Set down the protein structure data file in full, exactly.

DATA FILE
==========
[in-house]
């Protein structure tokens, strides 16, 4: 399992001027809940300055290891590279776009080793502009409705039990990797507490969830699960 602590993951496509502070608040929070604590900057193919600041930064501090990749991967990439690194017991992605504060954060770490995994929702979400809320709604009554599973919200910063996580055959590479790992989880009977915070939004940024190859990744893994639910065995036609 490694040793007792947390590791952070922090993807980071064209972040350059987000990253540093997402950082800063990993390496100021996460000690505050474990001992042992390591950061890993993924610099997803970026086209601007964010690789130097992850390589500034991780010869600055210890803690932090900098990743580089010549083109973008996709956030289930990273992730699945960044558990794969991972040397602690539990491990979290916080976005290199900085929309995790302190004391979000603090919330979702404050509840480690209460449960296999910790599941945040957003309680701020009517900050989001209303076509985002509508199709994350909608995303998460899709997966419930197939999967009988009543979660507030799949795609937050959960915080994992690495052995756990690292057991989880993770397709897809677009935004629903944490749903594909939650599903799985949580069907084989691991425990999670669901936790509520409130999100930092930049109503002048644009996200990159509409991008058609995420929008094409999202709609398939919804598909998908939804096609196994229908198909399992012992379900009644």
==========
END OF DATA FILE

[in-house]
């Protein structure tokens, strides 16, 4: 399992001027809940300055290891590279776009080793502009409705039990990797507490969830699960 602590993951496509502070608040929070604590900057193919600041930064501090990749991967990439690194017991992605504060954060770490995994929702979400809320709604009554599973919200910063996580055959590479790992989880009977915070939004940024190859990744893994639910065995036609 490694040793007792947390590791952070922090993807980071064209972040350059987000990253540093997402950082800063990993390496100021996460000690505050474990001992042992390591950061890993993924610099997803970026086209601007964010690789130097992850390589500034991780010869600055210890803690932090900098990743580089010549083109973008996709956030289930990273992730699945960044558990794969991972040397602690539990491990979290916080976005290199900085929309995790302190004391979000603090919330979702404050509840480690209460449960296999910790599941945040957003309680701020009517900050989001209303076509985002509508199709994350909608995303998460899709997966419930197939999967009988009543979660507030799949795609937050959960915080994992690495052995756990690292057991989880993770397709897809677009935004629903944490749903594909939650599903799985949580069907084989691991425990999670669901936790509520409130999100930092930049109503002048644009996200990159509409991008058609995420929008094409999202709609398939919804598909998908939804096609196994229908198909399992012992379900009644």